A question about Syriac transcribing characteristics or methods
- Dear Said,Do you mean historically or as a current practice by scholars? If you mean making a modern transcription (or digital edition) of a manuscript, then I would point you to TPEN. Syriaca.org is working on developing a digital standard using the TEI (Text Encoding Initiative). You can see a sample of that in Latin use here:Or are you referring to Romanization/Transliteration? If so there are currently two standard methods for English usage:The Library of Congress recently approved these guidelines (drafted by J.F. Coakley):http://www.loc.gov/catdir/cpso/roman.html (These are for use by librarians in cataloguing, but applicable elsewhere as well).There is also another system that is also becoming common in use, that used by the Gorgias Encyclopedic Dictionary of the Syriac Heritage and in use in other Gorgias Press publications. See page x of the preface to GEDSH for the guidelines.Syriaca.org is working to create a conversion table between the two and the Syriac script itself, but due to vocalization issues it is not clear if this will be possible.I am curious, can anyone the this list point me to transliteration standards for rendering Syriac into French, German, and modern standard Arabic and Malayalam (modern usages, not historical Garshuni)? If so I would love to learn about those.Best,DaveDavid A. Michelson
Assistant Professor of Early Christianity, Divinity SchoolAffiliate Assistant Professor of Classics, College of Arts & Sciences
Vanderbilt UniversityDivinity Quadrangle411 21st Avenue SouthNashville, TN 37240
Phone: (615) 343-3990Fax: (615) 343-5449From: said hayati <saied.hayati5300@...>
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Date: Thursday, April 4, 2013 1:00 PM
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Subject: [hugoye-list] A question about Syriac transcribing characteristics or methods
See an extract from my Syriac website below which suggests a way to transcribe Syriac.
I am not sure whether this is what you wanted, but it might be useful anyway...
Transcribing Syriac or other non-Roman languages using Roman letters
Even if you have set up your PC to read and write an oriental language like Pahlavi, Syriac or Malayalam, you may also wish to transcribe such oriental texts using a Roman font. It is sometimes useful to be able to write these oriental languages using a Roman transcription font. This approach has several advantages; It is sometimes easier to indicate the pronunciation of an oriental word using a transcribed text than it is in the original alphabet and secondly, transcriptions assist people to read your work, even if they do not know the oriental alphabet in question.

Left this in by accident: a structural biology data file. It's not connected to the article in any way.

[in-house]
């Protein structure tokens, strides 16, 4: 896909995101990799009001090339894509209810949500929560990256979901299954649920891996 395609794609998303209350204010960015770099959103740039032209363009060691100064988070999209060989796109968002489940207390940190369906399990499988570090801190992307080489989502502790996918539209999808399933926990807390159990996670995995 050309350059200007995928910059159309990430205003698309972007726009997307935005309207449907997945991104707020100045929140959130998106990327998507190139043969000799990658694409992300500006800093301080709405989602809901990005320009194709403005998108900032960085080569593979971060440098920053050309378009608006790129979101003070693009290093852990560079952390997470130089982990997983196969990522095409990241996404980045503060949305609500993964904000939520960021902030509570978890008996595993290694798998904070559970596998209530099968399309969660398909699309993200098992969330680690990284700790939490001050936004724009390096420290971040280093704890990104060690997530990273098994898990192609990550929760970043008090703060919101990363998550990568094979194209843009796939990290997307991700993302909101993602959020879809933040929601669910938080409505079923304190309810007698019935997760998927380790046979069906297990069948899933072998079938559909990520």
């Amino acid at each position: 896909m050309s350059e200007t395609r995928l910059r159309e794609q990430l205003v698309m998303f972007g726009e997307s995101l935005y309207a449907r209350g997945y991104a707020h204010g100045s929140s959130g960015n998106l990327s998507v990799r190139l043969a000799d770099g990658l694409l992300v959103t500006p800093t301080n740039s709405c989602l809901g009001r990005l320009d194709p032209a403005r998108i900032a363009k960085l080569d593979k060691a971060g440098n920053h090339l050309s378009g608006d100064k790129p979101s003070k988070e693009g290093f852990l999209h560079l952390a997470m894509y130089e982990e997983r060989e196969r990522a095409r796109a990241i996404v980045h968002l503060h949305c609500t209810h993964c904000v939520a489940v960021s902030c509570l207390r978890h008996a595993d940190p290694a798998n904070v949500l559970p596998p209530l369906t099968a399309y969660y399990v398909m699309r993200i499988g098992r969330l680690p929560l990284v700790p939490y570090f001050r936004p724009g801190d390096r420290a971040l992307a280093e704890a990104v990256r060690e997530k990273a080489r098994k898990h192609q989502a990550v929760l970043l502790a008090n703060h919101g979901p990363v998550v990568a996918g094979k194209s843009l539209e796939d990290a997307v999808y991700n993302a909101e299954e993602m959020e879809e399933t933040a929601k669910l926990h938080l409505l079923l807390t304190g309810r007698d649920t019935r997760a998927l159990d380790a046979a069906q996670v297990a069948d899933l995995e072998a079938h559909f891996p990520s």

The 'Gentium basic' UNICODE font is useful to transcribe Syriac texts using Roman letters, because this font includes all the diacritics needed to transcribe Syriac words:
Here are the lower-case letters useful to transcribe Syriac texts taken from the 'Gentium basic' font:
The 22 ordinary lower-case Syriac letters: ’ b g d h w z ḥ ṭ y k l m n s ‘ p ṣ q r sh t
The lower-case spirant (softened) Syriac letters: v gh ḍ ḳ ph th
The most important Syriac vowels: a ā e ē ī ai o ō ū
The shewa (i.e. the very short e vowel) can also be written if needed: ĕ
The upper-case letters are also available in the same font:
The 22 ordinary upper-case Syriac letters: ’ B G D H W Z Ḥ Ṭ Y K L M N S ‘ P Ṣ Q R Sh T
The upper-case spirant (softened) Syriac letters: V Gh Ḍ Ḳ Ph Th
The most important Syriac vowels: A Ā E Ē Ī Ai O Ō Ū
The shewa (i.e. the very short e vowel) can also be written if needed: ĔOn 04/04/2013 19:00, said hayati wrote:
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